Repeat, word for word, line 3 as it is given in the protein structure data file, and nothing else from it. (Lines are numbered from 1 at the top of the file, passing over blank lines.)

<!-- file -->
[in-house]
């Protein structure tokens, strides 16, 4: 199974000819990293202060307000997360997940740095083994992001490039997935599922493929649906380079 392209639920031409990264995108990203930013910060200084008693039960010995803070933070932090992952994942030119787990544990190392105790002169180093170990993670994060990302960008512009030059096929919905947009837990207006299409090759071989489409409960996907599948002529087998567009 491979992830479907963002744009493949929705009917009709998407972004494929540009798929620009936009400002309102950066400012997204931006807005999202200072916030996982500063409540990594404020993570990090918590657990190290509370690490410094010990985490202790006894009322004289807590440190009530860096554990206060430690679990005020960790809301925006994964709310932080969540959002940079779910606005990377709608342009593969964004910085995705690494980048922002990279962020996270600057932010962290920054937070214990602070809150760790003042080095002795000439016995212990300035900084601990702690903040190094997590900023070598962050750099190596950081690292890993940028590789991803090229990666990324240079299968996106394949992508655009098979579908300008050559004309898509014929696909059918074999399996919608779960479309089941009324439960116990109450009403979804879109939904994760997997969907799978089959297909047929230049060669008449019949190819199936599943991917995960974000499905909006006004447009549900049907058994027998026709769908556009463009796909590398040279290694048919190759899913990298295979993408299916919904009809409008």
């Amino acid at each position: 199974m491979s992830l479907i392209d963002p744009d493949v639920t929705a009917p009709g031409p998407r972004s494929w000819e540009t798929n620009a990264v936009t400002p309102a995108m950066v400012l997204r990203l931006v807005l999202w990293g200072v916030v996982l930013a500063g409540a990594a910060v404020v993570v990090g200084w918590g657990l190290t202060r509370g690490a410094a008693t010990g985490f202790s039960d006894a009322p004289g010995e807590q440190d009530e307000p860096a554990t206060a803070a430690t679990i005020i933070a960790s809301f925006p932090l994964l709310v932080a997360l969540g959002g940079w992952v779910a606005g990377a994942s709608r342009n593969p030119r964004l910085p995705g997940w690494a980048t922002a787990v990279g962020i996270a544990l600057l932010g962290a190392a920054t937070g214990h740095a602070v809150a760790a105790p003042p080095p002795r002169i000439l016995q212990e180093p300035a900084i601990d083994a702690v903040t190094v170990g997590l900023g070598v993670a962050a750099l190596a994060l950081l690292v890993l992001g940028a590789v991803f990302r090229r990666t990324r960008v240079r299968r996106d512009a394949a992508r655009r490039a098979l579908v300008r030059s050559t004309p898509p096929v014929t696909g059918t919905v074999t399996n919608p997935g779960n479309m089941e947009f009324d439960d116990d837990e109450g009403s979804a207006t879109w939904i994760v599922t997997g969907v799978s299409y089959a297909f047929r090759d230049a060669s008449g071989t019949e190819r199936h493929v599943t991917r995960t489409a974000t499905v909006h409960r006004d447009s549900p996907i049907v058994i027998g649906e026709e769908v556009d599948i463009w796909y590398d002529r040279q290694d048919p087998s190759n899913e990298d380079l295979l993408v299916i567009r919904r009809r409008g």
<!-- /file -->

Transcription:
């Amino acid at each position: 199974m491979s992830l479907i392209d963002p744009d493949v639920t929705a009917p009709g031409p998407r972004s494929w000819e540009t798929n620009a990264v936009t400002p309102a995108m950066v400012l997204r990203l931006v807005l999202w990293g200072v916030v996982l930013a500063g409540a990594a910060v404020v993570v990090g200084w918590g657990l190290t202060r509370g690490a410094a008693t010990g985490f202790s039960d006894a009322p004289g010995e807590q440190d009530e307000p860096a554990t206060a803070a430690t679990i005020i933070a960790s809301f925006p932090l994964l709310v932080a997360l969540g959002g940079w992952v779910a606005g990377a994942s709608r342009n593969p030119r964004l910085p995705g997940w690494a980048t922002a787990v990279g962020i996270a544990l600057l932010g962290a190392a920054t937070g214990h740095a602070v809150a760790a105790p003042p080095p002795r002169i000439l016995q212990e180093p300035a900084i601990d083994a702690v903040t190094v170990g997590l900023g070598v993670a962050a750099l190596a994060l950081l690292v890993l992001g940028a590789v991803f990302r090229r990666t990324r960008v240079r299968r996106d512009a394949a992508r655009r490039a098979l579908v300008r030059s050559t004309p898509p096929v014929t696909g059918t919905v074999t399996n919608p997935g779960n479309m089941e947009f009324d439960d116990d837990e109450g009403s979804a207006t879109w939904i994760v599922t997997g969907v799978s299409y089959a297909f047929r090759d230049a060669s008449g071989t019949e190819r199936h493929v599943t991917r995960t489409a974000t499905v909006h409960r006004d447009s549900p996907i049907v058994i027998g649906e026709e769908v556009d599948i463009w796909y590398d002529r040279q290694d048919p087998s190759n899913e990298d380079l295979l993408v299916i567009r919904r009809r409008g």